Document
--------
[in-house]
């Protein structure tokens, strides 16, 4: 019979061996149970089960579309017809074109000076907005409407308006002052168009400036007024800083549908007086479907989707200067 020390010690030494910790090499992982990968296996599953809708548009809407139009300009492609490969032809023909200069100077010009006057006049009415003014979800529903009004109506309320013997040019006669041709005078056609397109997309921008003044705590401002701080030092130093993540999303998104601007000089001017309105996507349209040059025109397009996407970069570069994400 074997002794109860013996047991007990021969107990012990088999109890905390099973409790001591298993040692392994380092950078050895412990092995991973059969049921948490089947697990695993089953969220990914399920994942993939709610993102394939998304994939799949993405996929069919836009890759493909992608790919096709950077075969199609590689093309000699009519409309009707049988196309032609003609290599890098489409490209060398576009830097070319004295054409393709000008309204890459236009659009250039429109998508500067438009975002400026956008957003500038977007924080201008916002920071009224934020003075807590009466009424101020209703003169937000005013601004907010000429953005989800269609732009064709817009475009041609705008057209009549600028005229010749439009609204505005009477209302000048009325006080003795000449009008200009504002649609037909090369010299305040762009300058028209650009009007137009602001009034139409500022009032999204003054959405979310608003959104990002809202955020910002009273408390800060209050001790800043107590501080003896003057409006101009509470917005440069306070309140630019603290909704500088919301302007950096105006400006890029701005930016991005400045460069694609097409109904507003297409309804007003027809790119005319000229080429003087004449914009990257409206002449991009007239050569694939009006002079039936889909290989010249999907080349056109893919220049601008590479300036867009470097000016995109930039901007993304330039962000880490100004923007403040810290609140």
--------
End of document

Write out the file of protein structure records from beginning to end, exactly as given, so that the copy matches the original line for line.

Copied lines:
[in-house]
């Protein structure tokens, strides 16, 4: 019979061996149970089960579309017809074109000076907005409407308006002052168009400036007024800083549908007086479907989707200067 020390010690030494910790090499992982990968296996599953809708548009809407139009300009492609490969032809023909200069100077010009006057006049009415003014979800529903009004109506309320013997040019006669041709005078056609397109997309921008003044705590401002701080030092130093993540999303998104601007000089001017309105996507349209040059025109397009996407970069570069994400 074997002794109860013996047991007990021969107990012990088999109890905390099973409790001591298993040692392994380092950078050895412990092995991973059969049921948490089947697990695993089953969220990914399920994942993939709610993102394939998304994939799949993405996929069919836009890759493909992608790919096709950077075969199609590689093309000699009519409309009707049988196309032609003609290599890098489409490209060398576009830097070319004295054409393709000008309204890459236009659009250039429109998508500067438009975002400026956008957003500038977007924080201008916002920071009224934020003075807590009466009424101020209703003169937000005013601004907010000429953005989800269609732009064709817009475009041609705008057209009549600028005229010749439009609204505005009477209302000048009325006080003795000449009008200009504002649609037909090369010299305040762009300058028209650009009007137009602001009034139409500022009032999204003054959405979310608003959104990002809202955020910002009273408390800060209050001790800043107590501080003896003057409006101009509470917005440069306070309140630019603290909704500088919301302007950096105006400006890029701005930016991005400045460069694609097409109904507003297409309804007003027809790119005319000229080429003087004449914009990257409206002449991009007239050569694939009006002079039936889909290989010249999907080349056109893919220049601008590479300036867009470097000016995109930039901007993304330039962000880490100004923007403040810290609140």